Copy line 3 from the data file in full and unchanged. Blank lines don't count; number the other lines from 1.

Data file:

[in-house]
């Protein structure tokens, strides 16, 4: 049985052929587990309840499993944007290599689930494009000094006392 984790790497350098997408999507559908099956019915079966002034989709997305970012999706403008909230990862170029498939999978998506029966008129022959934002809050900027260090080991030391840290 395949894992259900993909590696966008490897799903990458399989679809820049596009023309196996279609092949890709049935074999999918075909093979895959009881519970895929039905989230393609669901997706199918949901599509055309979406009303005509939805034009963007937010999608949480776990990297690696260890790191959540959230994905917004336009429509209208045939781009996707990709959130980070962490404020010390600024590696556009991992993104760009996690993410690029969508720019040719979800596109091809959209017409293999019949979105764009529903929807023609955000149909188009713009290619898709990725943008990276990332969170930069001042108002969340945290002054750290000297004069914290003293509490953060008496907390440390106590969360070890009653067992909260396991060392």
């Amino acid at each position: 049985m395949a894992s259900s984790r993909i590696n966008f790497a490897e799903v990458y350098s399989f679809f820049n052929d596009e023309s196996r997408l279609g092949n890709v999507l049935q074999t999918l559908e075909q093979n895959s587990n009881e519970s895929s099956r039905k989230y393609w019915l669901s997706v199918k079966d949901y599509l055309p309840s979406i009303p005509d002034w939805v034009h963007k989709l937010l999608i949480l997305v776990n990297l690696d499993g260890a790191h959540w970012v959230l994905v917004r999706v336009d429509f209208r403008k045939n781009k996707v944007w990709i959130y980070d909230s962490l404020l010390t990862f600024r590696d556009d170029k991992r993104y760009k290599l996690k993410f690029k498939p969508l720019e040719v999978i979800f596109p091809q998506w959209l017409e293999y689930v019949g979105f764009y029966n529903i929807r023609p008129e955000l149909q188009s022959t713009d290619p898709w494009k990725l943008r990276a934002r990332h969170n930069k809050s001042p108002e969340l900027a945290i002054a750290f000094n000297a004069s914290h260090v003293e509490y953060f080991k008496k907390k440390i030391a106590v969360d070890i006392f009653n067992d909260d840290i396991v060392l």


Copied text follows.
């Amino acid at each position: 049985m395949a894992s259900s984790r993909i590696n966008f790497a490897e799903v990458y350098s399989f679809f820049n052929d596009e023309s196996r997408l279609g092949n890709v999507l049935q074999t999918l559908e075909q093979n895959s587990n009881e519970s895929s099956r039905k989230y393609w019915l669901s997706v199918k079966d949901y599509l055309p309840s979406i009303p005509d002034w939805v034009h963007k989709l937010l999608i949480l997305v776990n990297l690696d499993g260890a790191h959540w970012v959230l994905v917004r999706v336009d429509f209208r403008k045939n781009k996707v944007w990709i959130y980070d909230s962490l404020l010390t990862f600024r590696d556009d170029k991992r993104y760009k290599l996690k993410f690029k498939p969508l720019e040719v999978i979800f596109p091809q998506w959209l017409e293999y689930v019949g979105f764009y029966n529903i929807r023609p008129e955000l149909q188009s022959t713009d290619p898709w494009k990725l943008r990276a934002r990332h969170n930069k809050s001042p108002e969340l900027a945290i002054a750290f000094n000297a004069s914290h260090v003293e509490y953060f080991k008496k907390k440390i030391a106590v969360d070890i006392f009653n067992d909260d840290i396991v060392l």